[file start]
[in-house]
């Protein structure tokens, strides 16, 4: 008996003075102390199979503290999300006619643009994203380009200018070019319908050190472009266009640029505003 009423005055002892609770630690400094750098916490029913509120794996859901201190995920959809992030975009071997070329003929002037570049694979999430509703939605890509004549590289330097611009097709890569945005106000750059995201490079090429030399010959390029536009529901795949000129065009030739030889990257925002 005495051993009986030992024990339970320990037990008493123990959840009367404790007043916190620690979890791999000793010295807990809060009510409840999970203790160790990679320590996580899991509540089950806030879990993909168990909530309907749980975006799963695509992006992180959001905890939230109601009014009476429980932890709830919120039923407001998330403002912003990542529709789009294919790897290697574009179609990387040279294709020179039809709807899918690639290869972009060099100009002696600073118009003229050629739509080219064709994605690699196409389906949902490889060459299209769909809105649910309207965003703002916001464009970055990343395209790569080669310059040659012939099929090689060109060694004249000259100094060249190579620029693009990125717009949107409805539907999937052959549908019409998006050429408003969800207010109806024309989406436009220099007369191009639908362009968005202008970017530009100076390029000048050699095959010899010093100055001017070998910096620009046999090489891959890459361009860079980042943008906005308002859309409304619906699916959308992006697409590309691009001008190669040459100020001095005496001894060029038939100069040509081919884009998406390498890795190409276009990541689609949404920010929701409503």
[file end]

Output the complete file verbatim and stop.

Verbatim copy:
[in-house]
């Protein structure tokens, strides 16, 4: 008996003075102390199979503290999300006619643009994203380009200018070019319908050190472009266009640029505003 009423005055002892609770630690400094750098916490029913509120794996859901201190995920959809992030975009071997070329003929002037570049694979999430509703939605890509004549590289330097611009097709890569945005106000750059995201490079090429030399010959390029536009529901795949000129065009030739030889990257925002 005495051993009986030992024990339970320990037990008493123990959840009367404790007043916190620690979890791999000793010295807990809060009510409840999970203790160790990679320590996580899991509540089950806030879990993909168990909530309907749980975006799963695509992006992180959001905890939230109601009014009476429980932890709830919120039923407001998330403002912003990542529709789009294919790897290697574009179609990387040279294709020179039809709807899918690639290869972009060099100009002696600073118009003229050629739509080219064709994605690699196409389906949902490889060459299209769909809105649910309207965003703002916001464009970055990343395209790569080669310059040659012939099929090689060109060694004249000259100094060249190579620029693009990125717009949107409805539907999937052959549908019409998006050429408003969800207010109806024309989406436009220099007369191009639908362009968005202008970017530009100076390029000048050699095959010899010093100055001017070998910096620009046999090489891959890459361009860079980042943008906005308002859309409304619906699916959308992006697409590309691009001008190669040459100020001095005496001894060029038939100069040509081919884009998406390498890795190409276009990541689609949404920010929701409503």